Thanksgiving Reflections

Written by Plant With Purpose on November 22, 2012 in General

By Natalie Favorite, Development Intern

“Continue steadfastly in prayer, being watchful in it with thanksgiving.” — Colossians 4:2 

Happy Thanksgiving! This year, we’ve been reflecting on the past year with joy and thanksgiving. As we reflect, we recall some highlights from the countries where Plant With Purpose is working.

We are thankful for the efforts toward peace and prosperity in Burundi. We remember the story of Leoni: Leoni moved to Tanzania during Burundi’s brutal civil war, and when she returned she had no land and no prospects. But she had a skill to offer. While a refugee, Leoni had learned to make fuel-efficient stoves (which use less wood and produce less smoke). Leoni is now teaching Plant With Purpose community groups—groups consisting of both Tutsis and Hutus—about these stoves. Personally, she is bringing in an income, expanding her business, and establishing friendships. As farmers tend to their fields, and businesses are established—Tutsis alongside Hutus, those returning and those who stayed—communities are growing together with the healing hope of peace. – 9/20/2012 – Planting Peace in Burundi

We are thankful for the successful reforestation and sustainable agriculture efforts in Tanzania. In a region where food security if one of the primary concerns of the communities, planting trees and restoring the land has led to increased crop yields and increased incomes.
Joyce Kimaro, one of Plant With Purpose’s partnering farmers, said: “We grow everything ourselves, feed the family, and still have a lot leftover to sell.”
The Kimaros in Tanzania

Dominican Republic
We are thankful for how God has been moving through Plant With Purpose Dominican Republic this year. We have seen a rapid expansion of the Village Savings and Loan Associations (VSLAs), leading to tremendous positive impact on the communities. Teodora Sanchez shares her experience being involved in a VSLA group in her community:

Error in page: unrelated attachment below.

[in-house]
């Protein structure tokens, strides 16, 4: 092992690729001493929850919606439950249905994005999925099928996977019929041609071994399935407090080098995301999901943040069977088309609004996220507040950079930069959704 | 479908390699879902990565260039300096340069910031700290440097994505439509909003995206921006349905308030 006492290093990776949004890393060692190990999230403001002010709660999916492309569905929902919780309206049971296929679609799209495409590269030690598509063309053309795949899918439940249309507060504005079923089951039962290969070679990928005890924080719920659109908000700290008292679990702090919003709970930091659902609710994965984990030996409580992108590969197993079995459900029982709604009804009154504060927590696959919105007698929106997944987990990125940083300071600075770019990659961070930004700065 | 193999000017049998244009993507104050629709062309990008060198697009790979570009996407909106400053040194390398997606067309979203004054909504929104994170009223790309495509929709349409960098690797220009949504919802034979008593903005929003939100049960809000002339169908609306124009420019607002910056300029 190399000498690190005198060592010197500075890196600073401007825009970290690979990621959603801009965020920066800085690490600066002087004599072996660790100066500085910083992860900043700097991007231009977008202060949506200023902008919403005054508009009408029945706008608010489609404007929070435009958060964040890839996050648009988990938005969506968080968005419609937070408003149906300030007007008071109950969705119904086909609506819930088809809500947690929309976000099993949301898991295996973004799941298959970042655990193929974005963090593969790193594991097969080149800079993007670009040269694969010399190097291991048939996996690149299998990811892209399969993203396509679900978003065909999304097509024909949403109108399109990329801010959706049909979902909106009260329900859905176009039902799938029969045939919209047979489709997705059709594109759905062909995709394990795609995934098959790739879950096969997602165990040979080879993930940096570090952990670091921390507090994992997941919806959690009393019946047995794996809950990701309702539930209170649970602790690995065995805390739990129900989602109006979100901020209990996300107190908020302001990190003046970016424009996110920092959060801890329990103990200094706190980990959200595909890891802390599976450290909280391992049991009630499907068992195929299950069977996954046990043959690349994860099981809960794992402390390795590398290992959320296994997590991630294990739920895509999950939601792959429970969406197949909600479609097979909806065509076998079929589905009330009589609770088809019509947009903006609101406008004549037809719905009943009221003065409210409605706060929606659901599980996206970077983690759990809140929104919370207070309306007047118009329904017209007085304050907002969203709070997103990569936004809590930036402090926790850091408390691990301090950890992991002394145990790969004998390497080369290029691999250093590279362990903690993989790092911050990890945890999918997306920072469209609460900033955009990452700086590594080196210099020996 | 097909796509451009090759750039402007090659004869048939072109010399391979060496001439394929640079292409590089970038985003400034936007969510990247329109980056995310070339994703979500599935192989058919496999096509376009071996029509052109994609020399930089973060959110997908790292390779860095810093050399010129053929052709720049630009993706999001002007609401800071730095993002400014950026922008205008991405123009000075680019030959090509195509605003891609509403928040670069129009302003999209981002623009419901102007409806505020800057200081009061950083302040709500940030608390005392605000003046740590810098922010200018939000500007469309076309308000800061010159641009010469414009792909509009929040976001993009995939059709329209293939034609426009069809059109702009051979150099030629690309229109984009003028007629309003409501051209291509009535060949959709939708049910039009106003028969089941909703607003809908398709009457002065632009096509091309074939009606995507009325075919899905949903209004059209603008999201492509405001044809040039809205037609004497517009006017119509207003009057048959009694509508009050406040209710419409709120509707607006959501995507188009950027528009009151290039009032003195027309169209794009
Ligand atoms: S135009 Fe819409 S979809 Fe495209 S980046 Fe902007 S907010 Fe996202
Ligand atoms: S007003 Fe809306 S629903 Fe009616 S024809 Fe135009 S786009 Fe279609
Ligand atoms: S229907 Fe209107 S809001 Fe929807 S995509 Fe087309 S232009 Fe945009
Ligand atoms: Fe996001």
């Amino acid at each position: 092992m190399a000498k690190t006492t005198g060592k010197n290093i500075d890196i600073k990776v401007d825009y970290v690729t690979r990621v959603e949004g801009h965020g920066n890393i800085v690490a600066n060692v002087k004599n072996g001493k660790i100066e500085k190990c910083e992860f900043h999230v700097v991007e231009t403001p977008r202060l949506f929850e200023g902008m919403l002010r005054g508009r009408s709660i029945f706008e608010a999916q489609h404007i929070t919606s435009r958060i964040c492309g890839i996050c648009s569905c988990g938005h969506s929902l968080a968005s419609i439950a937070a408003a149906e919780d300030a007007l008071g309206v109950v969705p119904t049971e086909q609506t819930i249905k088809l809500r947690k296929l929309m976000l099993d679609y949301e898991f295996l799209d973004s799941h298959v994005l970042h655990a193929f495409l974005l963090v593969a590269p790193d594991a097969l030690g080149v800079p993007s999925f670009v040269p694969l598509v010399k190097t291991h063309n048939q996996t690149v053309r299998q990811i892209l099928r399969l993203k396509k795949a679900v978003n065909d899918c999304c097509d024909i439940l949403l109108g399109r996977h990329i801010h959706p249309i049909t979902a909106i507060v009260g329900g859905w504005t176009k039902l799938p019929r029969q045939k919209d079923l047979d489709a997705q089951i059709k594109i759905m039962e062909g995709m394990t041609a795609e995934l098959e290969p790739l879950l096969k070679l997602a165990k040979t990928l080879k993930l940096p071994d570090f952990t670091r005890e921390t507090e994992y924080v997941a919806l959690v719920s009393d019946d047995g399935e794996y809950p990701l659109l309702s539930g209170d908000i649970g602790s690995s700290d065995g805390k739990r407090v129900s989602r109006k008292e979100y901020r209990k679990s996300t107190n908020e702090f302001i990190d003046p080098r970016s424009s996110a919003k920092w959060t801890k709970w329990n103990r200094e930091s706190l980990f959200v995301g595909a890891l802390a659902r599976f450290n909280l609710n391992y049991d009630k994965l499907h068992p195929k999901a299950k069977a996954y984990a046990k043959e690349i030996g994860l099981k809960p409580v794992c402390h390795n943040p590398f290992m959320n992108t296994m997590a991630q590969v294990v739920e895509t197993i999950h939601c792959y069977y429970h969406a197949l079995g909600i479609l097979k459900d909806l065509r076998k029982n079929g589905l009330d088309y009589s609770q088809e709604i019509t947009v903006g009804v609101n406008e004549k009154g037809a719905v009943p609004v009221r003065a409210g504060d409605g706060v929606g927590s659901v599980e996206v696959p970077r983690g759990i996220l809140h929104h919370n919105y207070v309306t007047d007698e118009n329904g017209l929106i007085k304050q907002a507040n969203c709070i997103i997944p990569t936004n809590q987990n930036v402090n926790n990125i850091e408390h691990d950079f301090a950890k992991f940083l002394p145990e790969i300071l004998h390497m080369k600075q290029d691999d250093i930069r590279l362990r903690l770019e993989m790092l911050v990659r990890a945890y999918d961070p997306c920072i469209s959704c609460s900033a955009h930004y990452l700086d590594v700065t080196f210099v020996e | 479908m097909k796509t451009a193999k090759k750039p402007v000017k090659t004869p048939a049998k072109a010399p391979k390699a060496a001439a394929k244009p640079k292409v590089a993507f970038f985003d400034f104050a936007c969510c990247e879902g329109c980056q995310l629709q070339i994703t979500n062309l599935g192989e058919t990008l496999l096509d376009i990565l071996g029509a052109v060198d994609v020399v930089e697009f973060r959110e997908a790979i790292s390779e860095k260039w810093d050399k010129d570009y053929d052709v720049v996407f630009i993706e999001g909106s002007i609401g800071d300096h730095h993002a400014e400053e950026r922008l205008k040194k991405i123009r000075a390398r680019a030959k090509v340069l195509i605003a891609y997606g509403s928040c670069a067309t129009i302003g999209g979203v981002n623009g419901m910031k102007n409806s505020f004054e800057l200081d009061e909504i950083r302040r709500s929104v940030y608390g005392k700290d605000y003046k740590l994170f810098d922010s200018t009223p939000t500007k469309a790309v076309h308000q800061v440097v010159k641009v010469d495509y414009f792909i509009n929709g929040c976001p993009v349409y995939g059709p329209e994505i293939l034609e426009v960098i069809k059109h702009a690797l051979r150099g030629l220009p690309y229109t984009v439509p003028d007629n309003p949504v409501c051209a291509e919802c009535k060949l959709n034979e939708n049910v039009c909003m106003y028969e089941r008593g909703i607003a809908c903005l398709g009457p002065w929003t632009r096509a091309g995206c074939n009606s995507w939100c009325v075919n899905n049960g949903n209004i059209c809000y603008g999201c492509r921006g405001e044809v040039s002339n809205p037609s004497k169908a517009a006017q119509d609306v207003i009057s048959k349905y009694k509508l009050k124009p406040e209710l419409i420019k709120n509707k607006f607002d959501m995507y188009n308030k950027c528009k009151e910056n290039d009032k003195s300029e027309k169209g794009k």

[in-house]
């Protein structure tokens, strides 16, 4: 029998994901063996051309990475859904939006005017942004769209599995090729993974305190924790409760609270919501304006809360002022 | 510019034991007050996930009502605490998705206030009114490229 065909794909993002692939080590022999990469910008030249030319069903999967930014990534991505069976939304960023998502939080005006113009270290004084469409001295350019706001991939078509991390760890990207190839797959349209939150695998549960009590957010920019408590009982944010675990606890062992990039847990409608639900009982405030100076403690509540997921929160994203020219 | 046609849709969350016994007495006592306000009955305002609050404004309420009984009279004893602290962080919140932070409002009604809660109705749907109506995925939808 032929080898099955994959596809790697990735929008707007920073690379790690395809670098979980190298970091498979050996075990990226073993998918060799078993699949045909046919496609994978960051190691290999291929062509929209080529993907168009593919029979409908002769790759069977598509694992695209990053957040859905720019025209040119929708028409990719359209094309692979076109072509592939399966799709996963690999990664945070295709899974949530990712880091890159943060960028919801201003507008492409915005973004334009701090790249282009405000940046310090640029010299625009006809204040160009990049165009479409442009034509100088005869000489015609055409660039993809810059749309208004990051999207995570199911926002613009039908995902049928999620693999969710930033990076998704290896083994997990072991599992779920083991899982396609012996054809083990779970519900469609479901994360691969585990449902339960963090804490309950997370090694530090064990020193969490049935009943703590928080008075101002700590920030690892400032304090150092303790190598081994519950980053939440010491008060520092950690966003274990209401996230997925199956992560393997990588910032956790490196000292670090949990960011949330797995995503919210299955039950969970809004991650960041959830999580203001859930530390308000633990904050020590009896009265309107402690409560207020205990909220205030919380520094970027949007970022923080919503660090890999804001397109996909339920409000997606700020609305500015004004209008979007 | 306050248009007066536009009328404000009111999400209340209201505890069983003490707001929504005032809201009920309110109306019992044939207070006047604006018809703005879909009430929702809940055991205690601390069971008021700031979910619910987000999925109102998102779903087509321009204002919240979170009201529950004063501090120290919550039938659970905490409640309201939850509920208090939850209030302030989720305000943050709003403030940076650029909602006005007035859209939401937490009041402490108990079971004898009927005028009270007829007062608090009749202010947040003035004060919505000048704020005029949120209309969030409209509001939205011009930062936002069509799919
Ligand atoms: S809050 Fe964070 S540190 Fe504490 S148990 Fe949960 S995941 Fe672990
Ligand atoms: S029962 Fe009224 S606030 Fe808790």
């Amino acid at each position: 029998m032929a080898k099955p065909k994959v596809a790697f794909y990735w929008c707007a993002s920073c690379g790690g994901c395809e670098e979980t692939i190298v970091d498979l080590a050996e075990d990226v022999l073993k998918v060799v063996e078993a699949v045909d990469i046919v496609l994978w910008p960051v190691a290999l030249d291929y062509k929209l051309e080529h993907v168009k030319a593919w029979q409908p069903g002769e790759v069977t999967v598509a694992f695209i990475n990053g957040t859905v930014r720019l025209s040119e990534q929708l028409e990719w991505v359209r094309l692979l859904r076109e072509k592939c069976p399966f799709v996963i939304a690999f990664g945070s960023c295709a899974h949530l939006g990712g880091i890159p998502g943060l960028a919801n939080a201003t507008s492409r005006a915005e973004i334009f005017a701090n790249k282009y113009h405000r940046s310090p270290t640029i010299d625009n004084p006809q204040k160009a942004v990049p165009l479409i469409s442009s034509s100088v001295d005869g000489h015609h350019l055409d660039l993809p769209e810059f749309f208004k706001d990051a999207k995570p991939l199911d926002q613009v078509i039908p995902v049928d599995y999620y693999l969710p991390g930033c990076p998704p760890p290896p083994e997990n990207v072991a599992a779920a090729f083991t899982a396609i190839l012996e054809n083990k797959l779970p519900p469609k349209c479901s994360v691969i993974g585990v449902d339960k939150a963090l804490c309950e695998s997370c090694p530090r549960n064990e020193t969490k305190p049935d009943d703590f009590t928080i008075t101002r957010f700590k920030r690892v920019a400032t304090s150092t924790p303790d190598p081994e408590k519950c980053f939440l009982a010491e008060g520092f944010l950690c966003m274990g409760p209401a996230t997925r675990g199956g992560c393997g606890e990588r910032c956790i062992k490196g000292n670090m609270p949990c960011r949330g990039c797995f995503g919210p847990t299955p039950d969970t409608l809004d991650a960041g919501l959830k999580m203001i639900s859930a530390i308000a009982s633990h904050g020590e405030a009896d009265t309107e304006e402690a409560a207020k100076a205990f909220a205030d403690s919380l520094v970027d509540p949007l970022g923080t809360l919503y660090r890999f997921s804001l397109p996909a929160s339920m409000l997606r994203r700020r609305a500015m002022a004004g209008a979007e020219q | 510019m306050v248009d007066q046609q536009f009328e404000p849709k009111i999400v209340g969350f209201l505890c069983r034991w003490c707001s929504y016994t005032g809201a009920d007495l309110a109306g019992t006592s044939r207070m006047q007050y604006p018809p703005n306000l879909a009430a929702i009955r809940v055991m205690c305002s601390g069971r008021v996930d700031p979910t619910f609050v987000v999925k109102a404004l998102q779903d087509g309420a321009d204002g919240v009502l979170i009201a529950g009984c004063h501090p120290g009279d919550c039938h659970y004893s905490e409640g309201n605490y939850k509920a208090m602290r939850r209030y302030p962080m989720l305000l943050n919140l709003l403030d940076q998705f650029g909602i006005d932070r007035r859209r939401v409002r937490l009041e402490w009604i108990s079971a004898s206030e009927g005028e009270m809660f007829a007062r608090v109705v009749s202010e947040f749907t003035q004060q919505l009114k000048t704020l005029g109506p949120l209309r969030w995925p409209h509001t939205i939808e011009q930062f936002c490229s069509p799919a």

“VSLAs strengthen the community. They affirm our core values: God, unity, community, and family. VSLAs improve our morale and self-esteem and teach us values essential in empowering us to resolve our own problems. The community has more faith in God for a better tomorrow.”

3/15/2012 – Saving Money, Sparking Hope

We thank God for newly built cisterns in Mexico this year, which provide a clean and reliable source of water for the community. A Plant With Purpose supporter who visited Oaxaca, Mexico, and participated in the cistern building project shares his story of thankfulness:
“We praise God that He allowed us to lend a hand in the construction of this kitchen and cistern. It was inspiring to see the strong cultural value of unity in this community that was so apparent in how they carried out this project. Members who initially were not interested in assisting joined in the effort simply because they are committed to their community. We pray that the kitchen is able to serve many nutritious meals and provide a needed service that allows more children to go to school.” – 6/19/2012 – A Postcard From Oaxaca

As we look back on the ongoing efforts to rebuild Haiti from the destruction of the earthquake—and now, Hurricane Sandy—we are thankful for the steadfast commitment of partnering communities toward environmental restoration.

Hurricane Sandy dealt a harsh blow to rural farming communities, but news from Fonds-Verrettes, a partnering community in Haiti’s border region, offers hope that Plant With Purpose programs are making a difference. This is from an email sent by Elie Chery, a Plant With Purpose Haiti staff member, in the days following Sandy: “I have been to Fonds-Verrettes. … It appears that the town is nearly destroyed. … However, the soil conservation and reforestation activities that began in 2006 and continue today have been a kind of defense for the town. If we had not done this work, the situation would be far worse. It is true that some farms are destroyed, but many more survived the storm. This is obvious evidence that we must involve more farmers in this kind of work.”

We rejoice at the work that has been accomplished and continue to pray for restored environments and transformed communities.

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